An analysis released Wednesday by the Union of Concerned Scientists said half of the country's leading companies reviewed misrepresented climate science despite publicly expressing concerns.
The science advocacy group examined 28 large companies that participated in climate policy debates over the past several years and found that while all publicly expressed concern about climate change or a commitment to reducing emissions through Web sites and public statements, half also misrepresented climate science in their public communications, a UCS release reported.
"Corporations' increased ability to influence policy should come with an increased responsibility to let the public know how they are doing so," said Francesca Grifo, director of UCS's Scientific Integrity Program.
"Companies may play a role in policy discussions, but right now, it's simply far too easy for them to get away with misrepresenting science to achieve their goals."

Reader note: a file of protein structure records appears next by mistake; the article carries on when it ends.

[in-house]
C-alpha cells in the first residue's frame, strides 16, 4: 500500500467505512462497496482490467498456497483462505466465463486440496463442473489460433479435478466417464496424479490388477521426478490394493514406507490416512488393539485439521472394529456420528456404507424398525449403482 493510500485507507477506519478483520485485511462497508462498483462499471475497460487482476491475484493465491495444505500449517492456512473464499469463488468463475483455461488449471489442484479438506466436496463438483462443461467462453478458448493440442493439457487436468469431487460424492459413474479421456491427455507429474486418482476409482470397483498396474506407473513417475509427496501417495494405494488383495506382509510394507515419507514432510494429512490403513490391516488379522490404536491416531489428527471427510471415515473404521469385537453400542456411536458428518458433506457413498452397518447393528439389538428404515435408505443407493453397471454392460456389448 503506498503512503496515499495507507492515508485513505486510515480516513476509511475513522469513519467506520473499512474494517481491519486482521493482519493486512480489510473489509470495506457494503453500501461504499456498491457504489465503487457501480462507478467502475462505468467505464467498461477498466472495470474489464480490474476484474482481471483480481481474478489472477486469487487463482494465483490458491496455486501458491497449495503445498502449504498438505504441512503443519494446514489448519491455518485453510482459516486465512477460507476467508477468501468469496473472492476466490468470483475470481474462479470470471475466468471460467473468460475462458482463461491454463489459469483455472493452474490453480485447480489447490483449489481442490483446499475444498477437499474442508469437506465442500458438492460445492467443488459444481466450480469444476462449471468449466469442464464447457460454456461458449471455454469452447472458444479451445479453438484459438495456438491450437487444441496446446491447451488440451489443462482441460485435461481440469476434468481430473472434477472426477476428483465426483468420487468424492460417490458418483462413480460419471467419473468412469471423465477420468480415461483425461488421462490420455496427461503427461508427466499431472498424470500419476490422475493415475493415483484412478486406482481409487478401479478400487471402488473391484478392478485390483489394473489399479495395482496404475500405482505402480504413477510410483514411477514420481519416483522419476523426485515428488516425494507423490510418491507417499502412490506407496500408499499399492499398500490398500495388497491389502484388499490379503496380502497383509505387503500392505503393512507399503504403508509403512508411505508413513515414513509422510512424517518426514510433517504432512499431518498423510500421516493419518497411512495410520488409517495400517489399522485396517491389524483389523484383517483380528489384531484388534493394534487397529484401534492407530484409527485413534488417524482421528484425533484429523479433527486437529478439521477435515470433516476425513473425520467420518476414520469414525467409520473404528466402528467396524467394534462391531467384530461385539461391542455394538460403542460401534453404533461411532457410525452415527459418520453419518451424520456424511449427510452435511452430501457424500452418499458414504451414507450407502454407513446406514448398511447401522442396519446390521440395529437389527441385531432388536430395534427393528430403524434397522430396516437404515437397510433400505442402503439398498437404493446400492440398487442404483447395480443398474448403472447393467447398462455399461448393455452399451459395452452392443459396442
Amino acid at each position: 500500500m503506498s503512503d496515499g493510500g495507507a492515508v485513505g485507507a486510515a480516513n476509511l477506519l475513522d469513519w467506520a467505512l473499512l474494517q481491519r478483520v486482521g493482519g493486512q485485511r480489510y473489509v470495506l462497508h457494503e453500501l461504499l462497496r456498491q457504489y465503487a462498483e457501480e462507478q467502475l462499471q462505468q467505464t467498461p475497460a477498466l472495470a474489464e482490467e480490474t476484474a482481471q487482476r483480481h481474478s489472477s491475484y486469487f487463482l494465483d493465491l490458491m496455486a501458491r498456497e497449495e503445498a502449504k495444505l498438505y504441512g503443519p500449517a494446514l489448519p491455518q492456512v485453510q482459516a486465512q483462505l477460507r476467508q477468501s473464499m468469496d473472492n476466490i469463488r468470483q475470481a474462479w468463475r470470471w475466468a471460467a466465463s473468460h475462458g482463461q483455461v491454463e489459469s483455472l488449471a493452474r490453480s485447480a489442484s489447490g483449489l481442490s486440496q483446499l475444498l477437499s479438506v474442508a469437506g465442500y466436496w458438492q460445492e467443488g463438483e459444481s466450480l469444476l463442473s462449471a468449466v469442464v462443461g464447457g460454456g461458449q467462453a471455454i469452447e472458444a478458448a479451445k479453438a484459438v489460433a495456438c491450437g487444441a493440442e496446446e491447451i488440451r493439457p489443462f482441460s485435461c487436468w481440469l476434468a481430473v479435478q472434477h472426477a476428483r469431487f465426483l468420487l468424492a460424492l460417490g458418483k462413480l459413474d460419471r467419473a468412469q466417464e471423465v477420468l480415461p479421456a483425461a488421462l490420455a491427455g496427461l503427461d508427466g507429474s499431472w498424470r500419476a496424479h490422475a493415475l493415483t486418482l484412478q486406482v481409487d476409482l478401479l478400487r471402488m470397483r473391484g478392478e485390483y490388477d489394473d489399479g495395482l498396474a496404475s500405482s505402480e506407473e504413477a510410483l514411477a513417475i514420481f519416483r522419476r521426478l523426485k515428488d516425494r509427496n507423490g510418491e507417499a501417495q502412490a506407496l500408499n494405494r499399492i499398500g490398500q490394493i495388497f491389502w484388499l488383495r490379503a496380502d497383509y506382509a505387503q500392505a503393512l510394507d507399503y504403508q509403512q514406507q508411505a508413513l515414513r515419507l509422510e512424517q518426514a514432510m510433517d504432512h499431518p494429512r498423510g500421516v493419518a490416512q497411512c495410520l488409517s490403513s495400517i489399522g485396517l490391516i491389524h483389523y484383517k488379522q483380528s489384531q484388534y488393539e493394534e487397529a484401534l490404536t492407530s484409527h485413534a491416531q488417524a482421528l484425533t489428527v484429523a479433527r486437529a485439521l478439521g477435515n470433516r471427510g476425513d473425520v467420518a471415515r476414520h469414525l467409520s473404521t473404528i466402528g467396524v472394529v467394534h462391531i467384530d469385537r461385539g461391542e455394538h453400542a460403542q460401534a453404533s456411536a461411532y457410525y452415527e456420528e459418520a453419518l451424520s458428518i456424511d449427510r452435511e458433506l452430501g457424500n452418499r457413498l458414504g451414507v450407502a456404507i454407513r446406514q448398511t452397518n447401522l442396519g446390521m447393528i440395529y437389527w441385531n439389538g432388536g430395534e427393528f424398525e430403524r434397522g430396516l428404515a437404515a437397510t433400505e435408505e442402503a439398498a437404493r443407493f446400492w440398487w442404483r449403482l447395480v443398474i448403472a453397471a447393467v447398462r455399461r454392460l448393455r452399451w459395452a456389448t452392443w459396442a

This report is limited because companies are not required to reveal sufficient information about their activities, its authors said.
"The difference between what many of these companies say and what they actually do is quite stark," said Gretchen Goldman, an analyst in the Scientific Integrity Program and a report contributor.
"And because we know only limited amounts about their activities, it's relatively simple for companies to show one face to the public and another to policymakers."
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